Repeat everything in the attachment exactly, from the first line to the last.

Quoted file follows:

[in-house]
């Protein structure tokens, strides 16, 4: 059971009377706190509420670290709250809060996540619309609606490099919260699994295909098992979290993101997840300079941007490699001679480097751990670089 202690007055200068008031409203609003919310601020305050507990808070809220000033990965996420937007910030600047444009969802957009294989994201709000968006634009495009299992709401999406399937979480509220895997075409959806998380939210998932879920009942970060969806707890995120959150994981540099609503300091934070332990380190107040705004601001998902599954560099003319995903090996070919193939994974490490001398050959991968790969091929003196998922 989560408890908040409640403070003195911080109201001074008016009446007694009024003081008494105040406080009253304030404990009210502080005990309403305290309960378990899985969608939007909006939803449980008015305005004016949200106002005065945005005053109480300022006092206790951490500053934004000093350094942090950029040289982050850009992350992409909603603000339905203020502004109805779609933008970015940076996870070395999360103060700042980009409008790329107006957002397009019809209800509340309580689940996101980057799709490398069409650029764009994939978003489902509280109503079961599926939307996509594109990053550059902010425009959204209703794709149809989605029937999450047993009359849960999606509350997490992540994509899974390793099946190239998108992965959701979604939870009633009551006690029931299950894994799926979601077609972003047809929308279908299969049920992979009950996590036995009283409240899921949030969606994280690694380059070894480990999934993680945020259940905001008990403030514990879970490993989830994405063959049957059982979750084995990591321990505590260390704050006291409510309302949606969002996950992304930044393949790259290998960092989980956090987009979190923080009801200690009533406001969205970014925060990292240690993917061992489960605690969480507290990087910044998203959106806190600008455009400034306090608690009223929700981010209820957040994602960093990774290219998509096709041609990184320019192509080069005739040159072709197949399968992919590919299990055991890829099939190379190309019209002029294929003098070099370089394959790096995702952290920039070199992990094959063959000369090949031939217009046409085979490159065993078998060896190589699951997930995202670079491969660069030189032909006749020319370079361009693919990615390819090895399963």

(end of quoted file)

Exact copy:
[in-house]
């Protein structure tokens, strides 16, 4: 059971009377706190509420670290709250809060996540619309609606490099919260699994295909098992979290993101997840300079941007490699001679480097751990670089 202690007055200068008031409203609003919310601020305050507990808070809220000033990965996420937007910030600047444009969802957009294989994201709000968006634009495009299992709401999406399937979480509220895997075409959806998380939210998932879920009942970060969806707890995120959150994981540099609503300091934070332990380190107040705004601001998902599954560099003319995903090996070919193939994974490490001398050959991968790969091929003196998922 989560408890908040409640403070003195911080109201001074008016009446007694009024003081008494105040406080009253304030404990009210502080005990309403305290309960378990899985969608939007909006939803449980008015305005004016949200106002005065945005005053109480300022006092206790951490500053934004000093350094942090950029040289982050850009992350992409909603603000339905203020502004109805779609933008970015940076996870070395999360103060700042980009409008790329107006957002397009019809209800509340309580689940996101980057799709490398069409650029764009994939978003489902509280109503079961599926939307996509594109990053550059902010425009959204209703794709149809989605029937999450047993009359849960999606509350997490992540994509899974390793099946190239998108992965959701979604939870009633009551006690029931299950894994799926979601077609972003047809929308279908299969049920992979009950996590036995009283409240899921949030969606994280690694380059070894480990999934993680945020259940905001008990403030514990879970490993989830994405063959049957059982979750084995990591321990505590260390704050006291409510309302949606969002996950992304930044393949790259290998960092989980956090987009979190923080009801200690009533406001969205970014925060990292240690993917061992489960605690969480507290990087910044998203959106806190600008455009400034306090608690009223929700981010209820957040994602960093990774290219998509096709041609990184320019192509080069005739040159072709197949399968992919590919299990055991890829099939190379190309019209002029294929003098070099370089394959790096995702952290920039070199992990094959063959000369090949031939217009046409085979490159065993078998060896190589699951997930995202670079491969660069030189032909006749020319370079361009693919990615390819090895399963």